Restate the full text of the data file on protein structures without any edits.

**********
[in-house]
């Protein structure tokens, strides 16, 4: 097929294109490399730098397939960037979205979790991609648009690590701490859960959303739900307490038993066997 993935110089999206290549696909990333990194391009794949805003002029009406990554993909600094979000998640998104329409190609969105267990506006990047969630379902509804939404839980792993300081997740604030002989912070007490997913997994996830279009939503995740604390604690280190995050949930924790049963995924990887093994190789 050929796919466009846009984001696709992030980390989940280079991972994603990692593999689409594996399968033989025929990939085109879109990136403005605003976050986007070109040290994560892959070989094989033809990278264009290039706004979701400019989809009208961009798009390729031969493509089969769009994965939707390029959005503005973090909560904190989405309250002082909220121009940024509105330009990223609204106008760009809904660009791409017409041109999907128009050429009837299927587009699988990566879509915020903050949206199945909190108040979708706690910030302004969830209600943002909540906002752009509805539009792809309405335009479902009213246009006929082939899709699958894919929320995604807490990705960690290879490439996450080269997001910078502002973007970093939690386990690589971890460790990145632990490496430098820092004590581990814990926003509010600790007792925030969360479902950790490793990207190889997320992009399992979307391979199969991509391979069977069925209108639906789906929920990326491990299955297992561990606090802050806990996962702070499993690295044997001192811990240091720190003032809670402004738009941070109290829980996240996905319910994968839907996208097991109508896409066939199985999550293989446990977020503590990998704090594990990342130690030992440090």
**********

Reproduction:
[in-house]
């Protein structure tokens, strides 16, 4: 097929294109490399730098397939960037979205979790991609648009690590701490859960959303739900307490038993066997 993935110089999206290549696909990333990194391009794949805003002029009406990554993909600094979000998640998104329409190609969105267990506006990047969630379902509804939404839980792993300081997740604030002989912070007490997913997994996830279009939503995740604390604690280190995050949930924790049963995924990887093994190789 050929796919466009846009984001696709992030980390989940280079991972994603990692593999689409594996399968033989025929990939085109879109990136403005605003976050986007070109040290994560892959070989094989033809990278264009290039706004979701400019989809009208961009798009390729031969493509089969769009994965939707390029959005503005973090909560904190989405309250002082909220121009940024509105330009990223609204106008760009809904660009791409017409041109999907128009050429009837299927587009699988990566879509915020903050949206199945909190108040979708706690910030302004969830209600943002909540906002752009509805539009792809309405335009479902009213246009006929082939899709699958894919929320995604807490990705960690290879490439996450080269997001910078502002973007970093939690386990690589971890460790990145632990490496430098820092004590581990814990926003509010600790007792925030969360479902950790490793990207190889997320992009399992979307391979199969991509391979069977069925209108639906789906929920990326491990299955297992561990606090802050806990996962702070499993690295044997001192811990240091720190003032809670402004738009941070109290829980996240996905319910994968839907996208097991109508896409066939199985999550293989446990977020503590990998704090594990990342130690030992440090």